Negros Oriental governor seeks dismissal of calamity fund case
Citing unreasonable delay by the Office of the Ombudsman, Negros Oriental Governor Roel Degamo has sought the dismissal of his charges over the continued use of a portion of the P480.7-million calamity funds that were revoked in 2012.
In an eight-page motion on March 30, Degamo asked the Sandiganbayan Third Division to throw out his charges for one count of violating Section 3(e) of the Anti-Graft and Corrupt Practices Act and 11 counts of malversation through falsification.
Degamo said the Office of the Ombudsman violated his constitutional right to the speedy disposition of his case. He said it took three years for the case, initiated in Oct. 29, 2013, to finally reach the court on Aug. 3 last year.
Although the respondents submitted their counter affidavits and position papers from February to May 2014, the Ombudsman issued a finding of probable cause on Jan. 12, 2016 and denied the appeals five months later on May 25.
He said there was “no justifiable reason for the preliminary investigation to last up to almost three years” before he could be indicted at the antigraft court.
“The inescapable conclusion is that the Office of the Ombudsman took its own sweet time to terminate the preliminary investigation and lodge the Information in court, unmindful of the fact that in the interim, accused had to endure the agony of an uncertain future, akin to having the potential sword of Damocles hanging over their heads,” read Degamo’s motion.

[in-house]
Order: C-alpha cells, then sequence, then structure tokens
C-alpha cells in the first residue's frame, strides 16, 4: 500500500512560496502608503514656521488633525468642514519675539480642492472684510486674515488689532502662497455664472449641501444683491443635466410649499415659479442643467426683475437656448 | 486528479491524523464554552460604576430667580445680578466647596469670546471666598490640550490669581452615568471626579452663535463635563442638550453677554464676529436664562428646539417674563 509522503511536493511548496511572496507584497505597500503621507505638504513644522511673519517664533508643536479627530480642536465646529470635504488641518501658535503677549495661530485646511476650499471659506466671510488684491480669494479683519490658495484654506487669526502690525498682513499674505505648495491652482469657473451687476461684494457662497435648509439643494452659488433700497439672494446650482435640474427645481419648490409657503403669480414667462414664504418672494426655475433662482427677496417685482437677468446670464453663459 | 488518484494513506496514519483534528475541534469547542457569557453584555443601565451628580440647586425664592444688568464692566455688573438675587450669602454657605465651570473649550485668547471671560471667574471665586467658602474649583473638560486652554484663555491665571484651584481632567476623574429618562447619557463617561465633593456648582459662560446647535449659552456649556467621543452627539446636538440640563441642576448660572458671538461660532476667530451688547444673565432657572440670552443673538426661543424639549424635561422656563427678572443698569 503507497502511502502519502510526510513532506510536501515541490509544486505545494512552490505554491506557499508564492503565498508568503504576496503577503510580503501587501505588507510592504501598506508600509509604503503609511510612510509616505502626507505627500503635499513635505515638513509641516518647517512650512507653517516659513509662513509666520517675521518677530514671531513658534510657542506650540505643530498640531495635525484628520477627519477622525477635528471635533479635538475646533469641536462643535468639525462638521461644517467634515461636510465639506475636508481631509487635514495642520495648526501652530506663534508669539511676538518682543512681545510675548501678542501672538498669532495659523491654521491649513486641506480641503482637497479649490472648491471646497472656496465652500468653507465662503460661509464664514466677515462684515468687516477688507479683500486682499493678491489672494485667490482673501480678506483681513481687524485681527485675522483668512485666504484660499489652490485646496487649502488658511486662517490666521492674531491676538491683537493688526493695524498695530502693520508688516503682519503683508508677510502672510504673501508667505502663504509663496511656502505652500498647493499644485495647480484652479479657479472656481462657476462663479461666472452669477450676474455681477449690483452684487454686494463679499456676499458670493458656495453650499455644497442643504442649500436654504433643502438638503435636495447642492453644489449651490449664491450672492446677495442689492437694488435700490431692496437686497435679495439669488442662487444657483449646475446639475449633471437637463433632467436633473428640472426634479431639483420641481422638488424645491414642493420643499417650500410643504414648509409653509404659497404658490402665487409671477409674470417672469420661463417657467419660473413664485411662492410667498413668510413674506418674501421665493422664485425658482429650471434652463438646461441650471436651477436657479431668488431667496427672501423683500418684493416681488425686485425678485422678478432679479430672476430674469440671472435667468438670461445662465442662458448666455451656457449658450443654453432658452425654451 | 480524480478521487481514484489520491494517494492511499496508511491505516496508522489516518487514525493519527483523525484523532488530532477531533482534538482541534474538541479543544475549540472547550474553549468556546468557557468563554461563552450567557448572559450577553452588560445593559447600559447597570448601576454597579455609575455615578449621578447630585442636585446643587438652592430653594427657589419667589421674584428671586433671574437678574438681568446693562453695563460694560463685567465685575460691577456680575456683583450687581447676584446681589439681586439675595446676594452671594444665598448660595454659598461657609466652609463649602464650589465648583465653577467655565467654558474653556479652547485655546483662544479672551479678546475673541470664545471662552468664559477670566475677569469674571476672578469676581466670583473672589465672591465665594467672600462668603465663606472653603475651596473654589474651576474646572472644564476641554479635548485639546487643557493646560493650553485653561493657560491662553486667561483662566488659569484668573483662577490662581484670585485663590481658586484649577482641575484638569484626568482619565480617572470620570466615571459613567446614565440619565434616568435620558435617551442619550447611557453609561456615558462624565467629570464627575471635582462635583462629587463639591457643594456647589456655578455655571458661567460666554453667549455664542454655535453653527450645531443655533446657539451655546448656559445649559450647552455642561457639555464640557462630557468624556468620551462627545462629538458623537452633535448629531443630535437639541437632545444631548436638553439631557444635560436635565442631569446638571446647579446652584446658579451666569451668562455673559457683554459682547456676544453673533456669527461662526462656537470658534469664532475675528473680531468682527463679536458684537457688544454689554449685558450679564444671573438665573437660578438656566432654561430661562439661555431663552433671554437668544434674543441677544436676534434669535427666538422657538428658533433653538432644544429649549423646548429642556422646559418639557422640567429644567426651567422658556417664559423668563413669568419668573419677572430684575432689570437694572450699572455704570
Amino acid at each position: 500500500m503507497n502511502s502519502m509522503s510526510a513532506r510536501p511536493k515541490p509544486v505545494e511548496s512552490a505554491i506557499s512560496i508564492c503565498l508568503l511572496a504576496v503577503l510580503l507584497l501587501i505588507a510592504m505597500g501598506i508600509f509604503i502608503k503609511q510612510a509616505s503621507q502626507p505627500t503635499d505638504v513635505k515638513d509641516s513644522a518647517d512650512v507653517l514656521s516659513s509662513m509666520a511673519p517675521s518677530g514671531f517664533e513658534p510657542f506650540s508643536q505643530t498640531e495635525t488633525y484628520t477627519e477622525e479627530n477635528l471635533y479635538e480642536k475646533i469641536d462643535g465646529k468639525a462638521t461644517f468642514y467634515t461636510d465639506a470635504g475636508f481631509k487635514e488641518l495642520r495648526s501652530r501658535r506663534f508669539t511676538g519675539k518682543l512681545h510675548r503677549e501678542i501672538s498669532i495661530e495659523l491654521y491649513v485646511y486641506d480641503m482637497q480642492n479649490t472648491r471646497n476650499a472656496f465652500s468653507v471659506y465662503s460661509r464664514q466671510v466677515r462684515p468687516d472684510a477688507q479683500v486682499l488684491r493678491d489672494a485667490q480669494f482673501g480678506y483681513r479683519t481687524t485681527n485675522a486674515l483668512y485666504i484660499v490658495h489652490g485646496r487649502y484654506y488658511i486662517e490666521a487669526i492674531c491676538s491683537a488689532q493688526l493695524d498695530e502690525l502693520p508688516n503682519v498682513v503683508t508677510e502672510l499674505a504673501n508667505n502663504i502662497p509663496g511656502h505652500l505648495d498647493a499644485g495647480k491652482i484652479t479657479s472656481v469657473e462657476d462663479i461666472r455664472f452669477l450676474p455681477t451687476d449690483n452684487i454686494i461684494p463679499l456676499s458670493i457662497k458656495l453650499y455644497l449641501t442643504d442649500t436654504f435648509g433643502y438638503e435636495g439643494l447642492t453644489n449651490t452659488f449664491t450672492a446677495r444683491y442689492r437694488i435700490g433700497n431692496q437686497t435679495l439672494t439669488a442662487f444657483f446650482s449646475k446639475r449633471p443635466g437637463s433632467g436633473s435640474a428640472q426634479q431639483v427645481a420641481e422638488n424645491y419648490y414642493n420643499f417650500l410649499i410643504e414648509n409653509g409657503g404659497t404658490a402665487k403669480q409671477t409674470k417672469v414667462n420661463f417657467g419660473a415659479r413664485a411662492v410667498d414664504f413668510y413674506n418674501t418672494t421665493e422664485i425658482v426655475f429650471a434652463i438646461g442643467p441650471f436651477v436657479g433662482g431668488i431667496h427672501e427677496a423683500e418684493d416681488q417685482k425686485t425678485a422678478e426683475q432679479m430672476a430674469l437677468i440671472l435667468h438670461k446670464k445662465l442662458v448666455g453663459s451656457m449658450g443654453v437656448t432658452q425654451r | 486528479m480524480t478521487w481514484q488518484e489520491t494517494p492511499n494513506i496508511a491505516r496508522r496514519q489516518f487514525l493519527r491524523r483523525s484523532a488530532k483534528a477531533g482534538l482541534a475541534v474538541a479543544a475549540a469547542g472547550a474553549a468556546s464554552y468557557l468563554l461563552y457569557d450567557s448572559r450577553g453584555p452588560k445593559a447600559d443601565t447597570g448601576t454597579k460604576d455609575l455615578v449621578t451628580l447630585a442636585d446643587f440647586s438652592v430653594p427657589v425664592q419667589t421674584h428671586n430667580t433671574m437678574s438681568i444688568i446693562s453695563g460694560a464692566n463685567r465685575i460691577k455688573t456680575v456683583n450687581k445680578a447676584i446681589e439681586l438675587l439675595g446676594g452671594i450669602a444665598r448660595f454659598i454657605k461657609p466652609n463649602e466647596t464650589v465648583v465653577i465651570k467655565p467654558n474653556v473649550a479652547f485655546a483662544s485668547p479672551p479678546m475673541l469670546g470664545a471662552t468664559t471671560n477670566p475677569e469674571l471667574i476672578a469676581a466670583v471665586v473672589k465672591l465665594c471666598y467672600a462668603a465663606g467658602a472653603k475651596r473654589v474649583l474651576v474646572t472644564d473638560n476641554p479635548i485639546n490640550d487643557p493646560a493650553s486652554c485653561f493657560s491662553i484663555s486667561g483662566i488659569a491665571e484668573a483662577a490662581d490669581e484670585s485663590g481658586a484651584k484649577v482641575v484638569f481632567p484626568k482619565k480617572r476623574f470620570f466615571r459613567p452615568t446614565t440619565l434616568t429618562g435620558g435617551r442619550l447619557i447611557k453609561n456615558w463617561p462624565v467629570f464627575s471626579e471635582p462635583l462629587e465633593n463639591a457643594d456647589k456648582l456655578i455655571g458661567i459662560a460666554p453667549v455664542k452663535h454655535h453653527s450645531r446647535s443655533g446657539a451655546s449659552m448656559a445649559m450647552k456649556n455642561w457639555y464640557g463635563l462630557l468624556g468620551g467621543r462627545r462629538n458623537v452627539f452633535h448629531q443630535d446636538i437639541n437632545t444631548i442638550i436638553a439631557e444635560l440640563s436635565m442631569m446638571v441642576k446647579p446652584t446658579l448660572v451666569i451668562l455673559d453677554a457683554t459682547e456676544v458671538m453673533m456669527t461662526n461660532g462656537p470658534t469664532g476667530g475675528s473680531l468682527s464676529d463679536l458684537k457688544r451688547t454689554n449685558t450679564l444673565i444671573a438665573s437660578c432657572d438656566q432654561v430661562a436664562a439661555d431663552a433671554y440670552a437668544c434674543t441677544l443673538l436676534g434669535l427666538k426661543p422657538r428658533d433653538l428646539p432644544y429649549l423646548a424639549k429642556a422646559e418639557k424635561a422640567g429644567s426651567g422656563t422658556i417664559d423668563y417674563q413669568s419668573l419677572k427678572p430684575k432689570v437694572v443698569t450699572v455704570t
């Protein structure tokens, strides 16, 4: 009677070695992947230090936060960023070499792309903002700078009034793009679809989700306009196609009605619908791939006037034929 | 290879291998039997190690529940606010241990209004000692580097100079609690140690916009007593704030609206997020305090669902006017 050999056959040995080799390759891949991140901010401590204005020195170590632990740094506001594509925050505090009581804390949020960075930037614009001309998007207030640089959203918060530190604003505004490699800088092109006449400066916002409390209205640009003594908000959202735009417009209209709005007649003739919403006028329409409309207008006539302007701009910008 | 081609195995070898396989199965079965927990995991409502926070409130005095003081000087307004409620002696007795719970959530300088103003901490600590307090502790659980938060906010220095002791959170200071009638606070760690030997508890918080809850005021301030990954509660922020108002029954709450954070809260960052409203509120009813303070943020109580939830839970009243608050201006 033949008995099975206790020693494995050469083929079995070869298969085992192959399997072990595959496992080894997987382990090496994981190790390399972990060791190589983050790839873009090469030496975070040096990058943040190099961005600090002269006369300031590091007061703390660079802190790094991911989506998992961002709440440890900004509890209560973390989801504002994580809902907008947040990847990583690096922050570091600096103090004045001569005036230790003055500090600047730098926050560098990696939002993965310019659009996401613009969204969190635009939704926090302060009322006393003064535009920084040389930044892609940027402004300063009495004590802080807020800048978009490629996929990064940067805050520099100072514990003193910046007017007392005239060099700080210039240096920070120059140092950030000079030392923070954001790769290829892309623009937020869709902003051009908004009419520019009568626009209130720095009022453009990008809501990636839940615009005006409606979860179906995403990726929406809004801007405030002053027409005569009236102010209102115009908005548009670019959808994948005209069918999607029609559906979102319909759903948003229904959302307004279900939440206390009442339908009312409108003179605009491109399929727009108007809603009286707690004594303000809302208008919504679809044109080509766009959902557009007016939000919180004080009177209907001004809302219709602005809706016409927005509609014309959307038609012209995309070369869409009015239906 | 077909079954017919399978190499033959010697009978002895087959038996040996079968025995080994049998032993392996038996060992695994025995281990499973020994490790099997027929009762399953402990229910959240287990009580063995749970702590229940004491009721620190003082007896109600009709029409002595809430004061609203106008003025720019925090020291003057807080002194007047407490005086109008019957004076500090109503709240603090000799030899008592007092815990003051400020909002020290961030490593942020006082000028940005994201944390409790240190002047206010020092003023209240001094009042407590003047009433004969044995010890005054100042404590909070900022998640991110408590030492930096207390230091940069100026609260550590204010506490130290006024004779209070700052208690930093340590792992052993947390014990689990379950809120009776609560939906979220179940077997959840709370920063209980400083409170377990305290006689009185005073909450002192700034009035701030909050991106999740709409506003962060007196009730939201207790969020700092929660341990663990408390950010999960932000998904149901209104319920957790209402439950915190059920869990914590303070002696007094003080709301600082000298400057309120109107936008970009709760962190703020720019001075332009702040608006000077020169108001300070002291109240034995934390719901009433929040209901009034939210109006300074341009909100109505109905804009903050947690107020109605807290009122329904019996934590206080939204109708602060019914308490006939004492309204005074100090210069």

He told the court that he could not be blamed for the delay because he complied with the periods for the filing of his pleadings and never asked for an extension.
Degamo also insisted that the case is “not that complicated either,” because there were “neither novel issues to unravel nor uncharted territories to explore” to warrant the length of the probe.
“What is clear is that the Office of the Ombudsman had tarried in its completion and the accused were not at fault,” the motion read.
Degamo is currently out on bail amounting to P1.115 million, halved from the prosecution’s recommendation of P2.23 million.
The case arose from the provincial government’s award of 11 infrastructure contracts worth P143.2 million, even after the Department of Budget and Management withdrew the June 5, 2012 special allotment release order after 14 days.
The money was meant for the repair of infrastructure damaged by typhoon Sendong in December 2011 and a 6.9-magnitude earthquake in February 2012. On June 19, 2012, the DBM informed Degamo that the SARO was being withdrawn over the province’s failure to comply with existing guidelines for infrastructure projects.
But instead of complying with the order to return the already-released funds, Degamo proceeded with the award of the 11 infrastructure contracts. The Commission on Audit later issued 11 notices of disallowance, but these orders are still under appeal. JE
Subscribe to INQUIRER PLUS to get access to The Philippine Daily Inquirer & other 70+ titles, share up to 5 gadgets, listen to the news, download as early as 4am & share articles on social media. Call 896 6000.